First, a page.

Skip to main content

photo & video

Sony A6000 Fast Start

Lesson 9 of 15

Front & Lens

John Greengo

Sony A6000 Fast Start

John Greengo

buy this class


Sale Ends Soon!

starting under


Unlock this classplus 2000+ more >

Lesson Info

9. Front & Lens

Lesson Info

Front & Lens

On the front of the camera, we have stereo microphones to try to get the best sound possible. There is a mounting index mark that you'll notice on your cameras and so, let's just bring up one more thing. There's our sensor, 24 megapixel sensor, and then CPU contacts, which we'll also see on the back of our lenses, and then our lens release. And so, if you got this camera and you had any other lenses, let me just quickly show you taking the lens on and off. On the front of the camera, we have a lens release right down here in the corner and a little bit of a turn, and our lens comes off and there's our sensor in there. So, we'll see contacts on the back of our lens, which match up with the ones on the cameras, and what we're really looking for on this camera, or on the lens, is this white dot right here and the white dot up here. And so, white dot to white dot and then a little bit of a turn until we get a nice click and things are turned on and safe. And so, try to keep the camera with...

a lens on it. You don't wanna leave that uncovered 'cause there's dust that can get in on the sensor. We do have our remote sensor over on the side of the camera. If we are gonna be using one of the remotes that you can get separately from Sony, that'll allow you to zoom the lens and shoot video and take still photos from a distance, which can be helpful so that you're not bumping the camera in those situations. And then we have a little self-timer and Auto Focus Illuminator up on the top of the camera, and if you don't like this light turning on, you can turn it off so that it doesn't annoy other people or get in their eyes in any way. So, Sony has a relatively complex line of lenses and that's because they have, essentially, four different styles of cameras in between the different size of sensors that they have and the different size sensors that they are. The different size sensors and the different type of lens mounts, whether it's a mirror-less or an SLR camera. Now, for those of you who may not know, Sony's whole system of cameras started with the Minolta cameras, and Minolta was a lens manufacturer and camera manufacturer for many years and they had a very common lens mount that they used for many, many years and that is used in the SLT models of the Sonys and in their older SLR cameras. And it's what's called an A Mount system. They then came up with a digital mount that was smaller in size, it's called a DT Lens, that would be used on it. And so, those are lenses that are designed for the smaller sensor size in these SLRs. And then, on a separate track, Sony started developing mirror-less cameras like this one, the Sony a6000 which uses a smaller sensor, but it's a mirror-less camera which has a different mounting system and so this uses what's called an E Mount. So, there's an A Mount and there's an E Mount and the 6000 has an E Mount system on it. And not too long ago, they introduced a Full Frame version of these style cameras and it's still an E Mount, but it uses FE Lenses, and I apologize for the confusion. I did not come up with this design, but it's just kinda the evolution of cameras and the changes that they've been going through. And so, it seems to me, and most people, that the direction that Sony is going is more in the mirror-less realm and so, the E Mount is the route going forward. And for those of you who have this camera, you can use E Lenses or FE Lenses. And so, if you wanna use an FE Lens, it's gonna be capturing a little bit more information than you actually use on the smaller sensor, but it will work perfectly well and it's 100% compatible with the camera. For the most part, you're gonna wanna be looking at the E Mount lenses, which are the ones that are specifically designed for this camera. The 16 to 50 is gonna be one of the smallest, most versatile lenses. Optically speaking, it's not the best of them, but it's a very convenient lens to have, so I can understand using it. A very common second lens is gonna be the 55 to 210. This is gonna get you some telephoto capabilities, some reach-out capability to photograph something that's a little bit further away. You'll notice that a lot of the Sony lenses have a number of letters on them and this is designating some aspect of that particular lens about it. For instance, OSS is Optical Steady Shot. This is a system where lenses work on pitch and yaw system to help balance the camera to get steadier shots. Now, Sony has also started a partnership with Zeiss Manufacturing out of Germany. For those of you who don't know, Zeiss is a very high-end, elite lens manufacturer and you will have, actually, three different types of lenses. You are gonna have pure Sony lenses, you'll have some pure Zeiss lenses that work on Sony cameras, and then you'll have some Sony lenses that were not completely designed, but they were approved and they meet the Zeiss quality standards. And the 16 to 70 would be a for instance of that Zeiss quality. It's still Sony's idea for a lens, it's Sony's lens, but it meets all the Zeiss standards and qualifications, and so, it's a really nice lens if nothing else. It's also a pretty expensive lens. And so, that would be a really nice lens to have on this camera. If you wanted to have a good wide angle lens, there's not too many options, but Sony's 10 to 18 would definitely get you covered on the wide angle lens. So, if you were, say, a real estate agent and you're trying to show as much from side to side in a small, confined area, that 10 to 18 would be a good lens to look at. A few other lenses that you might wanna look at are the Primes. These are fixed focal length lenses. They make a couple of pancake lenses, which are really small, very lightweight, if you wanna keep the size of the camera package down so small you could keep it in a coat pocket. Another really nice lens is, if you want a slightly wide angle lens, this is a Zeiss 24 millimeter lens. You know if it's Zeiss, it's one, expensive and two, very good quality. But a good Prime, if you just want a basic lens, the 30 millimeter 1.8 is a great lens for learning photography, good average focal length. And if you want a nice portrait lens, look at the 51 1.8. It's just the right focal length for doing great portraits of people with a fairly fast aperture to give you a pretty shallow depth of field. Now, there are lots of other lenses and we don't have time to get into them, but this should cover you on some of the more basic lenses.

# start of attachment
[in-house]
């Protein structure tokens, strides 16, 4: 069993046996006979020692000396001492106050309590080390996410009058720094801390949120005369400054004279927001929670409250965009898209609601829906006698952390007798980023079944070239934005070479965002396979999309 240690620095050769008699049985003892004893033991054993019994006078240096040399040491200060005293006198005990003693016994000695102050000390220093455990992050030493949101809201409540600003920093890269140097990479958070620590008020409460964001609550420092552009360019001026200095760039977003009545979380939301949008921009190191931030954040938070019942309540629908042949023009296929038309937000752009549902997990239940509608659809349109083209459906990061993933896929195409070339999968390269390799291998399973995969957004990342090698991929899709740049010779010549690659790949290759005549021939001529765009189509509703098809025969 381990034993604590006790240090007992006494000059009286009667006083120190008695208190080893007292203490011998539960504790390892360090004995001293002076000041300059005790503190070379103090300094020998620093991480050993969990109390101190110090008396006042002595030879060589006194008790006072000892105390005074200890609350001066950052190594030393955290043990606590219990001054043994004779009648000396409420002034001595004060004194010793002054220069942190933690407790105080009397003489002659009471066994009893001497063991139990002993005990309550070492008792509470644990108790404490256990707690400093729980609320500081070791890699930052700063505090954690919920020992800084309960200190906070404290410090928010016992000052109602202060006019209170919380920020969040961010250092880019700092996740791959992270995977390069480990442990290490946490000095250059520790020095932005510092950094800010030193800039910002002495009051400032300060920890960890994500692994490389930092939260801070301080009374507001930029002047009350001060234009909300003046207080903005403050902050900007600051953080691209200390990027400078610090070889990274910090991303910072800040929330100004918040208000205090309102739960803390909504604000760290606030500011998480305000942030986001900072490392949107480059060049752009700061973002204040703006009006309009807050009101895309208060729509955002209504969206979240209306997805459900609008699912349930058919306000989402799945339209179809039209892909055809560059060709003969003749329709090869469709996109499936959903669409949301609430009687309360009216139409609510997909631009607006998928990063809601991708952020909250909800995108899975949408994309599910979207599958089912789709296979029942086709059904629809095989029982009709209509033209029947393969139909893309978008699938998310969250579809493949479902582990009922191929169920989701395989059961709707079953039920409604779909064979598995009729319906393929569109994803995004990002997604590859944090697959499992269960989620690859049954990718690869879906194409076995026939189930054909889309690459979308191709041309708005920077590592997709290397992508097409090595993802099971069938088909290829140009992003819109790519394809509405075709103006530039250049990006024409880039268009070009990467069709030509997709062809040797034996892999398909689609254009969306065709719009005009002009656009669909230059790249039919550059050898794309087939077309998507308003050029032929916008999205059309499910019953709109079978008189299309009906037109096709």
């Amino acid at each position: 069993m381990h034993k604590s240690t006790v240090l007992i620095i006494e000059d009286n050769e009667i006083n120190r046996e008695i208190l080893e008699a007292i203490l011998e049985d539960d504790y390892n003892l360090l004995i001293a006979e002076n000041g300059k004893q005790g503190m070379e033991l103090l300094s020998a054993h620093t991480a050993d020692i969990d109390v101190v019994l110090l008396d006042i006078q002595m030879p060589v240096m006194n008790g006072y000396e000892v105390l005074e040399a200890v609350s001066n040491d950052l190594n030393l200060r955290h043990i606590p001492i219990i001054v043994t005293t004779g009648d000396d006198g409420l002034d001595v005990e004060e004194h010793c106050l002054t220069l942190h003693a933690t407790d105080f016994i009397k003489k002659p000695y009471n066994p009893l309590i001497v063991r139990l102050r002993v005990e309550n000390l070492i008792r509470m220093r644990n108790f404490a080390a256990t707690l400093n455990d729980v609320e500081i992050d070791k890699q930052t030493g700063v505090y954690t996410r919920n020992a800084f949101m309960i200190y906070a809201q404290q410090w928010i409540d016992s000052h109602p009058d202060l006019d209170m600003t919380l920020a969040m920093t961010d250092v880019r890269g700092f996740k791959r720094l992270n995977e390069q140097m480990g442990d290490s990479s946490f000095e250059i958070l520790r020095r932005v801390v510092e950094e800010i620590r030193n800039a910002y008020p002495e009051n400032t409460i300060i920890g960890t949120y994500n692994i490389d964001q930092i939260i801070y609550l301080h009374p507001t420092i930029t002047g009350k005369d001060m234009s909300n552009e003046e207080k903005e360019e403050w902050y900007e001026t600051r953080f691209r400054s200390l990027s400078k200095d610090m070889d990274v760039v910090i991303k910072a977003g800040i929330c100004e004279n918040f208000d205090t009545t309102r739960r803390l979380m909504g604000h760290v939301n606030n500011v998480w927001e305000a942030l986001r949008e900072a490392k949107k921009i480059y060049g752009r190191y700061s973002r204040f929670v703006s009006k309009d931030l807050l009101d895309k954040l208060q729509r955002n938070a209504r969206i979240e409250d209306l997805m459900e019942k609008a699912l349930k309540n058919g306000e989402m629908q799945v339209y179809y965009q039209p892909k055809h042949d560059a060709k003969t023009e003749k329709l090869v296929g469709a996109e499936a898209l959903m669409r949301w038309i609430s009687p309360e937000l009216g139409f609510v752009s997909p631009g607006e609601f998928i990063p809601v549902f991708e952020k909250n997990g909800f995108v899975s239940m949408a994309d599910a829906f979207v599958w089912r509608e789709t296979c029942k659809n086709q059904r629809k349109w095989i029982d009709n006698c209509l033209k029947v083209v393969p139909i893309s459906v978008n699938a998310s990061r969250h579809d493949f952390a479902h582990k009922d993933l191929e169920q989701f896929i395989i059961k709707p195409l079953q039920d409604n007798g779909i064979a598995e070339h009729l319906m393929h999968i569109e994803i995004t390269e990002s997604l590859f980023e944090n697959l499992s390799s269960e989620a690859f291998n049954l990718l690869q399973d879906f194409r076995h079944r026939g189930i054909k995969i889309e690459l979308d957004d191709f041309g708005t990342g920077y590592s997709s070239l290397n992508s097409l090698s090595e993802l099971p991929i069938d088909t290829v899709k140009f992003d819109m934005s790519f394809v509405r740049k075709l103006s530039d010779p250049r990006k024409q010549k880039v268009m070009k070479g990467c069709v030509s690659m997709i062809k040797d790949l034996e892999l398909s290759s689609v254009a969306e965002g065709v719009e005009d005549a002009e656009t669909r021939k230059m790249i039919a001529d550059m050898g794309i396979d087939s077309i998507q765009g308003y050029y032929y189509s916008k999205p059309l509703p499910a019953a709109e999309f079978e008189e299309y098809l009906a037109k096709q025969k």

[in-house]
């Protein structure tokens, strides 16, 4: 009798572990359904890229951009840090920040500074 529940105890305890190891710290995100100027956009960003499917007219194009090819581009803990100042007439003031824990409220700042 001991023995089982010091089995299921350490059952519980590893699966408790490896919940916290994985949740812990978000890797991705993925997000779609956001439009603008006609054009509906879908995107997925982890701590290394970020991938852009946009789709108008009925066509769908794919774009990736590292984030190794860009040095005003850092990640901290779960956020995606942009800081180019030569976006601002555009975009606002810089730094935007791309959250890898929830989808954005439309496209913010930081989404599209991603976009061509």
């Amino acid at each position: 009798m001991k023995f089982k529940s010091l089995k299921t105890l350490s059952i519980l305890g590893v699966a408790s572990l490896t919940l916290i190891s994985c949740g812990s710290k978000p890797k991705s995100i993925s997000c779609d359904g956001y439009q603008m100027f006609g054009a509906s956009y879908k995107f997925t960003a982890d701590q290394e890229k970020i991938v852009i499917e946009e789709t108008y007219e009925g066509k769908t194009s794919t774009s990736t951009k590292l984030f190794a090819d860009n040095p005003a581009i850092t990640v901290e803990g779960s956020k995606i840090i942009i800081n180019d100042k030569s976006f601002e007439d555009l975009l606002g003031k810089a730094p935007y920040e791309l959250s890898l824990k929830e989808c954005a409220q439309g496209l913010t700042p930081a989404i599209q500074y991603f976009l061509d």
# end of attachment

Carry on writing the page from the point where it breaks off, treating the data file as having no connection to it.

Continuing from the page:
Class Description

Dense technical manuals make for a terrible first date. Get the most out of your new Sony A6000 with this complete step-by-step walkthrough of the camera’s features. Join expert photographer John Greengo for a fast-track introduction, and unlock your camera’s full potential.

In this fast start, you’ll learn:

  • How to use the autofocus system
  • How to use and customize the menus
  • How to use the A6000’s video capabilities

This fast start includes a complete breakdown of your camera’s exposure, focus, metering, video and more. John will also explain how to customize the A6000’s settings to work for your style of photography.  

Class Materials

Bonus Materials with Purchase

Sony A6000 Recommended Settings

Ratings and Reviews

Student Work

Related Classes



You've invested in the Sony A6000 so let John help you discover and understand all it can do with his terrific video class. I'm a visual learner so this was perfect for me. I printed his class materials for easy reference. Thanks to John I'm a beginner with the confidence to go out and play with my new camera!

Debbie Walker

MERCY!!! this was excellent for me!! I am not familar with cameras so this definitely helped me understand better how to use my Sony A6000; I was honestly ready to give up!!! Great explanations ! well worth the time!!!


I learned more during this class than I did in 4 months of owning the camera ! Finally able to use the focus options properly, including my favorite; Back Button Focus. John is a fantastic teacher, I enjoy all of his classes and his excellent teaching style. Watched all 3 hours of this class in one evening. From now on I will always purchase his classes when I get a new camera. 2 thumbs up !